Greek Tragic Heroes and Heroines, Popular Misunderstandings

Greek Tragic Heroes and Heroines, Popular Misunderstandings

Greek Tragic Heroes and Heroines, Popular Misunderstandings

What prooves the most, the power and the permanent influence of ancient Greek tragedy in our current civilization, is the corpus of the 'archetypes', we have inherited from these theatrical plays.

It is, beyond any possible doubt, a sheer undeniable fact to be honest, that, whenever we want to refer to any given 'rebellion' against state authority for higher moral reasons, we think of Antigone's fight against Creon's authority.

Whenever we read about the most common and universal psychological complexes, we immediatelly come with the name of Oedipus and the Freudian 'Oedipus complex'.

If it happens to read in the crime section of a newspaper that a mother killed her children in a state of 'frenzy', we, almost automatically, think of Euripides' Medea.


What are not so apparent and self-evident are the depth, the breadth and the complexities of these archetypes within the context of the authentic ancient Greek tragedies.

Today, a day devoted to theatre, is a fine and most welcomed chance to take a quick but revealing glance at some popular misunderstandings, we usually have regarding these ancient Greek tragic heroes and heroines.


We tend to understand Sophocles's Oedipus as a man who was devastated by a hideous crime of incest and the crime of patricide he commited unknowingly.

Indeed, this is true but only the half and thus it is quite close to a lie. Sophocles's Oedipus is a man that takes full responsibillity for his deeds even when his actions could be forgiven.

He did not know that he was killing his father or that he was married to his mother. In this level, we have 'ignorance versus responsibility'.

Instead then of viewing Oedipus as either a 'victim of circumstances' or as a 'criminal with some mitigating elements', we start seeing the whole picture that Sophocles wanted us to see.

Going to the next level, Oedipus personifies the eternal fight between 'ignorance' and 'innocence'.

Oedipus can be either free and responsible for his actions man or he can choose to declare 'innocent'.

Sophocles then, will always remind us the unbearable burden we need to carry if we aspire to call ourselves 'free' men.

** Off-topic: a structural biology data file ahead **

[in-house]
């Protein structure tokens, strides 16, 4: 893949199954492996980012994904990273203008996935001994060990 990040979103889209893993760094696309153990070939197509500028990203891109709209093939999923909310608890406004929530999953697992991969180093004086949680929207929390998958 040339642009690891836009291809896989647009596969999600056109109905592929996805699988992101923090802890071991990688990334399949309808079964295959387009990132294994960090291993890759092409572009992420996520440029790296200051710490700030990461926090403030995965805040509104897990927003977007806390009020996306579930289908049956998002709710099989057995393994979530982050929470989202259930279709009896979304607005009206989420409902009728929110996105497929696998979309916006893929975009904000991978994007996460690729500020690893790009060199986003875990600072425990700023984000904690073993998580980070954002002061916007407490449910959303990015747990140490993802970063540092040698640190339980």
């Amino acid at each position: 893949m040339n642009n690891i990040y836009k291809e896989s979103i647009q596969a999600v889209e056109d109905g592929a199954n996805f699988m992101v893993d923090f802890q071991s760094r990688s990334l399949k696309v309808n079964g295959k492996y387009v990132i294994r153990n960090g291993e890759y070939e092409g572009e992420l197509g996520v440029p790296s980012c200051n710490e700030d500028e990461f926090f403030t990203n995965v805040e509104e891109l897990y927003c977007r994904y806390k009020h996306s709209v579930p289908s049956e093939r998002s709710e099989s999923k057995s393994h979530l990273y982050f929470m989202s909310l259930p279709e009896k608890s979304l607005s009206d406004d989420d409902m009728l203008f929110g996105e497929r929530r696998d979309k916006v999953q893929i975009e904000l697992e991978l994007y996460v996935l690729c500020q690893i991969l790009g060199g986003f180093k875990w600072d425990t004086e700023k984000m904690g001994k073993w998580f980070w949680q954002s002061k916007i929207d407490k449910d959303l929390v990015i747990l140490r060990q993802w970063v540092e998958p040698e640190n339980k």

In this way however, Oedipus is a positive hero and not a 'puppet' in the hands of fate.


Medea personifies in our eyes a horrible possibility.

A mother chooses to deny her motherhood for the shake of her feelings of erotic vengeance against her lover and husband.

Again, this is only the half true. Medea personifies the universal fight of women to stand for their rights. In a more general view, Medea personifies the demand of every 'minority' to have rights in the first place.

Medea saved Jason's life because of love.

She even denied her family, her country and her culture to be with the man she loved.

She realised however that for Jason she was only a 'tool', a medium for something else.

She wanted to make a stand against the contempt she felt from Jason and his fellowmen.

She knows that she commits one of the most horrible crimes but she wants to make Jason and his country to understand that we cannot scorn the existence of a human being without consequences.

In this way however, Euripides' Medea is transformed from an absolute example of egotism to an example of where we can find ourselves when we ignore other people's rights.


In Sophocles's Antigone we do have the fight between state law and moral law. Antigone however personifies something bigger and more valuable, the absolute power and the undeniable merit of pure love.

Antigone acts not as a rebel but as a sister that loves the most her brother, as a daughter who loves sincerely her parents and as a young woman who loves her fiance.

In this way, her paradigm is, par excellence, a bright example of love's power and not a 'moral rebellion'.

Antigone makes us understand that 'love conquers everything'.


What we wrote are nothing but a small fragment of the power of the ancient Greek tragedies.

We tend to stay in the surface of our lives. If, however, we will find the strength to approach these plays with pure heart and clear mind, we will be amazed by their creative genious and their psychological depth.

By doing so, we will definitely enrich our existences.


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Georgios Patios - Lecturer in Philosophy

Dr Georgios Patios, Lecturer in Philosophy

Professor- Writer of Ancient Greek Theatre - A Modern Approach